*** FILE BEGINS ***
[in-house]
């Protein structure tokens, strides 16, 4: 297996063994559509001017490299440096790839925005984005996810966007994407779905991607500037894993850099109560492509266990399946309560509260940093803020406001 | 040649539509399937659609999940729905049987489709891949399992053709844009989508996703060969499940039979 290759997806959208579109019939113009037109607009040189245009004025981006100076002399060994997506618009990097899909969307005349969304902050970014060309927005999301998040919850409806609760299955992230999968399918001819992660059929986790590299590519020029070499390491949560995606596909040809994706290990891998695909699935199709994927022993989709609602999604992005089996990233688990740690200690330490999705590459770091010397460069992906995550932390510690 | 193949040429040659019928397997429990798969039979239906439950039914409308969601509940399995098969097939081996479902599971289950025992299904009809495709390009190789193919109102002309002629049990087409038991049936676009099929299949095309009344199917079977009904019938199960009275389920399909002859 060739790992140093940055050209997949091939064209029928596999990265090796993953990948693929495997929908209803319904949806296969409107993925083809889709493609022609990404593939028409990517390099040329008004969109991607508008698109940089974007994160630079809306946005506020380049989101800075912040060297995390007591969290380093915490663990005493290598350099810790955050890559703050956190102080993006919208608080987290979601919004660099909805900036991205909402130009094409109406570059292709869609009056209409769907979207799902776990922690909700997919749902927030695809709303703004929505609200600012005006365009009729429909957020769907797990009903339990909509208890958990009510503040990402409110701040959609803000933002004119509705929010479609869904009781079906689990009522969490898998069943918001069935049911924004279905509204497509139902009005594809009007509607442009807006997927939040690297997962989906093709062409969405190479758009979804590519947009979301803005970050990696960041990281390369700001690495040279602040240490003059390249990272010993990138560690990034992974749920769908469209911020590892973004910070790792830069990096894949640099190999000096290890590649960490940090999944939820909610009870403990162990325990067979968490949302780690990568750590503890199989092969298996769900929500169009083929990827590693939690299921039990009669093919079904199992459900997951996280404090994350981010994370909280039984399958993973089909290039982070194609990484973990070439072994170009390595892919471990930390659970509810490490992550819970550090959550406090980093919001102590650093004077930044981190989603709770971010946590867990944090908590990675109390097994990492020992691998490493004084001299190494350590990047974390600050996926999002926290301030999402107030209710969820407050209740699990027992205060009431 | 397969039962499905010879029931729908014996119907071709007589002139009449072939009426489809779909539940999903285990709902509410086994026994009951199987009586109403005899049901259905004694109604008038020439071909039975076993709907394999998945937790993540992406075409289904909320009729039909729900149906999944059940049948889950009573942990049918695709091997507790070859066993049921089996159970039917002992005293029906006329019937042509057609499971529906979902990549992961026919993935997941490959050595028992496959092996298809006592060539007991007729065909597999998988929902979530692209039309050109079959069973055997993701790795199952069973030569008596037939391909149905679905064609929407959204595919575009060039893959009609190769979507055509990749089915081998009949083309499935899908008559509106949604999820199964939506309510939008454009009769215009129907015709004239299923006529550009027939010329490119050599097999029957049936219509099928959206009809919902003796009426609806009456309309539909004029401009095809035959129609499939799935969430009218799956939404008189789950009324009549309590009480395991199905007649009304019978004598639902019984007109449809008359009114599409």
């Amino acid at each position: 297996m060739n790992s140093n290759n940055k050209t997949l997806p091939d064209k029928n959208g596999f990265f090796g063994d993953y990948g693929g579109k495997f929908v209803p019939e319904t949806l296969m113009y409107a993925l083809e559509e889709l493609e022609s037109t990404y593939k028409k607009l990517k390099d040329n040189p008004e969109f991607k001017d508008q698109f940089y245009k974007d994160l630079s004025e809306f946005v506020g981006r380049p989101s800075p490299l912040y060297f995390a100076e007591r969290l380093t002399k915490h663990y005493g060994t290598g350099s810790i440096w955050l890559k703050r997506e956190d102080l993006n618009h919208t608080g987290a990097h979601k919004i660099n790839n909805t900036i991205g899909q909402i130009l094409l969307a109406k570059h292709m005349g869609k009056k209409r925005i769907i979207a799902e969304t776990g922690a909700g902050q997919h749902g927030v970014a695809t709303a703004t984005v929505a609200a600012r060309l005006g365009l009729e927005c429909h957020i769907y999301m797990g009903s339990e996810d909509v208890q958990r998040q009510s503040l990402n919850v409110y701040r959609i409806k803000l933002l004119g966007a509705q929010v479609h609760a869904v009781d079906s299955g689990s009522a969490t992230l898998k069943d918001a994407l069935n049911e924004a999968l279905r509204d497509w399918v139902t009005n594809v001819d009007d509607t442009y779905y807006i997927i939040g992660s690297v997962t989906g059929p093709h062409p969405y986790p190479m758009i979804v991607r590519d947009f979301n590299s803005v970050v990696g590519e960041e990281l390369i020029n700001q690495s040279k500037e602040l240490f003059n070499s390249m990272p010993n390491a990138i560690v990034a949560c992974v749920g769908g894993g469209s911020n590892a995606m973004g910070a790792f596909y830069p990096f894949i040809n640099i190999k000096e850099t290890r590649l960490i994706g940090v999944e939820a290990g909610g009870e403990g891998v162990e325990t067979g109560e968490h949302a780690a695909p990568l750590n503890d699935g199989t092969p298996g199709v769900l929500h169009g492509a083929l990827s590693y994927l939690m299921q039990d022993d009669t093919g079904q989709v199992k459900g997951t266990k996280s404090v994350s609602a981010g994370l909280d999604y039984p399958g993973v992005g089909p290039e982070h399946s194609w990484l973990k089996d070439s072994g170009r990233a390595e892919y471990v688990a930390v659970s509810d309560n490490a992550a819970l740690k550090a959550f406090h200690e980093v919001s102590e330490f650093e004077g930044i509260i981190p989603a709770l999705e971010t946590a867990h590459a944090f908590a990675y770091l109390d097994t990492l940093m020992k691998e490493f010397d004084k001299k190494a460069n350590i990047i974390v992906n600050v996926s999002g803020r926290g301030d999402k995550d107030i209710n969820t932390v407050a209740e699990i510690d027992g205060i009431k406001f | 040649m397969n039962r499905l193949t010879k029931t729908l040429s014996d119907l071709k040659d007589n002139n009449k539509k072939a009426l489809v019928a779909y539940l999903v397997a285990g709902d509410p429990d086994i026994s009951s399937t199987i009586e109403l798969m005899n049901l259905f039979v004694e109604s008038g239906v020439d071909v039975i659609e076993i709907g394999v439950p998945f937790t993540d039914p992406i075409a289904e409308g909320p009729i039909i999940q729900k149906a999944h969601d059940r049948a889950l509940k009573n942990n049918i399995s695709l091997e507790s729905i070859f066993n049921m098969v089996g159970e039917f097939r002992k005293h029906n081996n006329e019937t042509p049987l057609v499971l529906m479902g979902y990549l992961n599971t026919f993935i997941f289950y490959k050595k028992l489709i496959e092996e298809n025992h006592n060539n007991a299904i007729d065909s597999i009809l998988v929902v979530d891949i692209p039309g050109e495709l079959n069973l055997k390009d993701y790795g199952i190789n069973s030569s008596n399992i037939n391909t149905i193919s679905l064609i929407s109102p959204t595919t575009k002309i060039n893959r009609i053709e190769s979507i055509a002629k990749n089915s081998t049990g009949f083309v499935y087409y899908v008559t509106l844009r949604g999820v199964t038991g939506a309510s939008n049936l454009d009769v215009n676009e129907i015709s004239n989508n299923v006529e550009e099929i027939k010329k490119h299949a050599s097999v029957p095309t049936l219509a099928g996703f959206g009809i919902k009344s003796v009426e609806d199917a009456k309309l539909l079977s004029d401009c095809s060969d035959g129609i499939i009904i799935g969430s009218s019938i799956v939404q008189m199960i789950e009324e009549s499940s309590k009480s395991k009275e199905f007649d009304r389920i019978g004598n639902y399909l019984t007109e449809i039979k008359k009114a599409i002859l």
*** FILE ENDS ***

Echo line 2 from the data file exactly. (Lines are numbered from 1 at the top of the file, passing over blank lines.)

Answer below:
């Protein structure tokens, strides 16, 4: 297996063994559509001017490299440096790839925005984005996810966007994407779905991607500037894993850099109560492509266990399946309560509260940093803020406001 | 040649539509399937659609999940729905049987489709891949399992053709844009989508996703060969499940039979 290759997806959208579109019939113009037109607009040189245009004025981006100076002399060994997506618009990097899909969307005349969304902050970014060309927005999301998040919850409806609760299955992230999968399918001819992660059929986790590299590519020029070499390491949560995606596909040809994706290990891998695909699935199709994927022993989709609602999604992005089996990233688990740690200690330490999705590459770091010397460069992906995550932390510690 | 193949040429040659019928397997429990798969039979239906439950039914409308969601509940399995098969097939081996479902599971289950025992299904009809495709390009190789193919109102002309002629049990087409038991049936676009099929299949095309009344199917079977009904019938199960009275389920399909002859 060739790992140093940055050209997949091939064209029928596999990265090796993953990948693929495997929908209803319904949806296969409107993925083809889709493609022609990404593939028409990517390099040329008004969109991607508008698109940089974007994160630079809306946005506020380049989101800075912040060297995390007591969290380093915490663990005493290598350099810790955050890559703050956190102080993006919208608080987290979601919004660099909805900036991205909402130009094409109406570059292709869609009056209409769907979207799902776990922690909700997919749902927030695809709303703004929505609200600012005006365009009729429909957020769907797990009903339990909509208890958990009510503040990402409110701040959609803000933002004119509705929010479609869904009781079906689990009522969490898998069943918001069935049911924004279905509204497509139902009005594809009007509607442009807006997927939040690297997962989906093709062409969405190479758009979804590519947009979301803005970050990696960041990281390369700001690495040279602040240490003059390249990272010993990138560690990034992974749920769908469209911020590892973004910070790792830069990096894949640099190999000096290890590649960490940090999944939820909610009870403990162990325990067979968490949302780690990568750590503890199989092969298996769900929500169009083929990827590693939690299921039990009669093919079904199992459900997951996280404090994350981010994370909280039984399958993973089909290039982070194609990484973990070439072994170009390595892919471990930390659970509810490490992550819970550090959550406090980093919001102590650093004077930044981190989603709770971010946590867990944090908590990675109390097994990492020992691998490493004084001299190494350590990047974390600050996926999002926290301030999402107030209710969820407050209740699990027992205060009431 | 397969039962499905010879029931729908014996119907071709007589002139009449072939009426489809779909539940999903285990709902509410086994026994009951199987009586109403005899049901259905004694109604008038020439071909039975076993709907394999998945937790993540992406075409289904909320009729039909729900149906999944059940049948889950009573942990049918695709091997507790070859066993049921089996159970039917002992005293029906006329019937042509057609499971529906979902990549992961026919993935997941490959050595028992496959092996298809006592060539007991007729065909597999998988929902979530692209039309050109079959069973055997993701790795199952069973030569008596037939391909149905679905064609929407959204595919575009060039893959009609190769979507055509990749089915081998009949083309499935899908008559509106949604999820199964939506309510939008454009009769215009129907015709004239299923006529550009027939010329490119050599097999029957049936219509099928959206009809919902003796009426609806009456309309539909004029401009095809035959129609499939799935969430009218799956939404008189789950009324009549309590009480395991199905007649009304019978004598639902019984007109449809008359009114599409």